This majestic historical building on the river bank is a great place to visit when you want to explore more about Czech culture. National Theatre has a stunning performances of drama, ballet, and opera that features both the Czech history and contemporary society. A few years ago, I visited almost all of them, and I am coming back for the new one nearly every month because it’s just worthwhile.
Stages of the National Theatre
Today, the National Theatre is performing in three main building. First is the historical building on the river bank. Second is the New Stage, the modern building just next to the historical one. The third one is the Estate Theatre located at Ovocný trh in the center of Prague. This article is about the main building on the river bank that you can recognize on distance by the distinct black-golden roof.
The Repertoire of the National Theatre
Repertoire features both the classical Czech heritage as well as modern authors. My favorites are ballet performances, especially the modern one such as Slavic Temper. Ballet and opera are always English friendly, so have a look at the program here. Drama is a different story in the National Theatre. It’s just a completely unique experience that is not comparable with any other performances in the Czech Republic. The visual style of stage design and costumes together with unique scenography is always a great experience. The classical stories such as Pride and Prejudice, Manon Lescaut, A Midsummer Night’s Dream or other typical Czech plays are somehow contemporary, vibrant, enjoyable and fun. Since the drama is not always English friendly, there are occasionally subtitles. Check the available subtitles in the program, before you purchase the tickets.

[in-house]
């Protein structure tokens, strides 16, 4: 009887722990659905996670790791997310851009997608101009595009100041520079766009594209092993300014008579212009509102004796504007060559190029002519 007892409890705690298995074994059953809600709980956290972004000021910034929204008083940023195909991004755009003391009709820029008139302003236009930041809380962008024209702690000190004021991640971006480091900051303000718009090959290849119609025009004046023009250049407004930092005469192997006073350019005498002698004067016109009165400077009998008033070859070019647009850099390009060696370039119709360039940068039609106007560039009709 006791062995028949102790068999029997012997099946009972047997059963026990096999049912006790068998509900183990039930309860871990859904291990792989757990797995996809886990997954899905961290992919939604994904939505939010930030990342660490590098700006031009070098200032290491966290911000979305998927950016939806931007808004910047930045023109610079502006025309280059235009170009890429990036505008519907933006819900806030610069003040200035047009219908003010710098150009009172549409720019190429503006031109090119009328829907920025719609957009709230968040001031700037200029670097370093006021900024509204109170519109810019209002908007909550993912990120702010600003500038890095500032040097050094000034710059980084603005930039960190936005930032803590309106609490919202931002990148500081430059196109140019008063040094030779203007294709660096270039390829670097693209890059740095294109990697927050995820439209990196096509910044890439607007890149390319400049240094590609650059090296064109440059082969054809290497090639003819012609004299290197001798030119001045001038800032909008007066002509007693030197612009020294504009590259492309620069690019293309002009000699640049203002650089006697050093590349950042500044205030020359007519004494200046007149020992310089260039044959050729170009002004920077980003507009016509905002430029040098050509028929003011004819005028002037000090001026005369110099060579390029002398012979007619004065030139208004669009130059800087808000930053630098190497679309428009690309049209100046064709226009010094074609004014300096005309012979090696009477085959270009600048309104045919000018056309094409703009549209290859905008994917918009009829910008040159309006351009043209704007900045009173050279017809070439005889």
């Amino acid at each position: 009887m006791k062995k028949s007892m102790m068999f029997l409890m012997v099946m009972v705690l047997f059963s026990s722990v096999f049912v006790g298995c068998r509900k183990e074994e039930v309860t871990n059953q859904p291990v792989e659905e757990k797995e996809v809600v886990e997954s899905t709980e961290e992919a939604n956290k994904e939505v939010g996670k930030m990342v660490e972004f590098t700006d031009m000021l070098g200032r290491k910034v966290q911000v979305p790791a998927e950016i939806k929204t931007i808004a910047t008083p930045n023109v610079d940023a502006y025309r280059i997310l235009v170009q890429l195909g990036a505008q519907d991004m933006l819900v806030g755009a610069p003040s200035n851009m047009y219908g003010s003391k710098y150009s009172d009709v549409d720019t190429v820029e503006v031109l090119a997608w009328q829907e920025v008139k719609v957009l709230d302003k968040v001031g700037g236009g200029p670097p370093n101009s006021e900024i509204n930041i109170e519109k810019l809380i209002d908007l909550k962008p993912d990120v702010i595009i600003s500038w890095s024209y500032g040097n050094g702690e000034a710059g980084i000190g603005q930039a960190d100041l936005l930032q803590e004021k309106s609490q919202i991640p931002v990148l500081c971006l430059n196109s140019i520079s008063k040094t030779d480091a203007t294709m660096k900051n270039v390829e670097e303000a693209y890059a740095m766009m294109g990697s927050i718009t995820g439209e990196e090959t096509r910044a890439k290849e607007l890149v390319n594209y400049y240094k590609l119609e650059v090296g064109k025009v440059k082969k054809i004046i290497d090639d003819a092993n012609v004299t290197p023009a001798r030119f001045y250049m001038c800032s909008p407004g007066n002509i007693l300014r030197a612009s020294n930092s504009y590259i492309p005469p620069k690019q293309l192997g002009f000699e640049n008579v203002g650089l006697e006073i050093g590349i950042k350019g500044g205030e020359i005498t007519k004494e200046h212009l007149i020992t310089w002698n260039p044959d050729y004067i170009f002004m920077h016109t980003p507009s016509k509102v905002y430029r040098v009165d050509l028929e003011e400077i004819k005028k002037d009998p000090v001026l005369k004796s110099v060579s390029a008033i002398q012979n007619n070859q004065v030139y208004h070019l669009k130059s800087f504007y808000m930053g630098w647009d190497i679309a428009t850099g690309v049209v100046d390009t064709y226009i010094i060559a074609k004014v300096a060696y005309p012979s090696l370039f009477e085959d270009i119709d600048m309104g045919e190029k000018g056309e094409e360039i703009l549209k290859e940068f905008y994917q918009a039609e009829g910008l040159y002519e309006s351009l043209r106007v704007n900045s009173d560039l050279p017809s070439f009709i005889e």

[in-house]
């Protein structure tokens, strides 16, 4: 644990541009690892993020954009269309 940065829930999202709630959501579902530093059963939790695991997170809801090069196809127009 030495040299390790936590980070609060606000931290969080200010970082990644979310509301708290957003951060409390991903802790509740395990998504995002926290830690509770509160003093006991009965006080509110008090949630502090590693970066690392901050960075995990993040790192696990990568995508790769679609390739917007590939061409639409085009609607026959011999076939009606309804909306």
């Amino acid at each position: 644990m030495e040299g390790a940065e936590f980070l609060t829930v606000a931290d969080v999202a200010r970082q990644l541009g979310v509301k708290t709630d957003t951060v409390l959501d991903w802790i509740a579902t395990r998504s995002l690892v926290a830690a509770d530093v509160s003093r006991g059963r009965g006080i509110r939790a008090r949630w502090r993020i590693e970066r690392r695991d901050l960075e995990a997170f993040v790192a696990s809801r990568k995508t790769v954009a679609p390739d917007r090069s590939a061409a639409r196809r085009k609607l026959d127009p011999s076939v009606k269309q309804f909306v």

Bit of History
The story of the construction is super-important for the Czechs. Since we were part of the Austrian-Hungarian empire and strived for independent Czech culture, ordinary people provided money for the building of an independent Czech theatre that was finally opened in 1881. Unfortunately, the theatre was destroyed by fire and finally reopened in 1883. This piece of history formed our Czech identity, and the National theatre still represents the main stage of our cultural history.
The building itself is a treasure worthwhile to discover. Underground, you will find several original stones brought from around the country. What I love are outside balconies with a stunning view of the Prague Castle. It’s worthwhile to come earlier, have a glass of wine at the balcony and enjoy the sunset. Just have a look on pictures, it was such a pleasant experience.
How to get to the National Theatre:
The best way is to take a trams number (2, 9, 17, 18, 22, 23) that stops by the theatre. The closest metro station is Národní třída.
Address: Národní 4, Prague 1
Map: click here